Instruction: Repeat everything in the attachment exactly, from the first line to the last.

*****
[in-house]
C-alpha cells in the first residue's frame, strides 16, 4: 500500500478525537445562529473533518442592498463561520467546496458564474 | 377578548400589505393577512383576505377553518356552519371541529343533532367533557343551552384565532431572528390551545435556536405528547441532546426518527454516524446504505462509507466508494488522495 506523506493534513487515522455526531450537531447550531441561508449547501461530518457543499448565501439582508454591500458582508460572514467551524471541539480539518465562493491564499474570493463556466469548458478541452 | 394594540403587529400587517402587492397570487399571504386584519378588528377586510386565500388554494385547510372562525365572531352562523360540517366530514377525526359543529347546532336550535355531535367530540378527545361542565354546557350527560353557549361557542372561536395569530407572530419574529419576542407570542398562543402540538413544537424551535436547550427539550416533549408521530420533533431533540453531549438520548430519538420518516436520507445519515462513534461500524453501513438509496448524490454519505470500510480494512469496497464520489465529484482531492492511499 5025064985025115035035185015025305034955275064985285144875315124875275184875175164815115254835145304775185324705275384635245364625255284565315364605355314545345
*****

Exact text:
[in-house]
C-alpha cells in the first residue's frame, strides 16, 4: 500500500478525537445562529473533518442592498463561520467546496458564474 | 377578548400589505393577512383576505377553518356552519371541529343533532367533557343551552384565532431572528390551545435556536405528547441532546426518527454516524446504505462509507466508494488522495 506523506493534513487515522455526531450537531447550531441561508449547501461530518457543499448565501439582508454591500458582508460572514467551524471541539480539518465562493491564499474570493463556466469548458478541452 | 394594540403587529400587517402587492397570487399571504386584519378588528377586510386565500388554494385547510372562525365572531352562523360540517366530514377525526359543529347546532336550535355531535367530540378527545361542565354546557350527560353557549361557542372561536395569530407572530419574529419576542407570542398562543402540538413544537424551535436547550427539550416533549408521530420533533431533540453531549438520548430519538420518516436520507445519515462513534461500524453501513438509496448524490454519505470500510480494512469496497464520489465529484482531492492511499 5025064985025115035035185015025305034955275064985285144875315124875275184875175164815115254835145304775185324705275384635245364625255284565315364605355314545345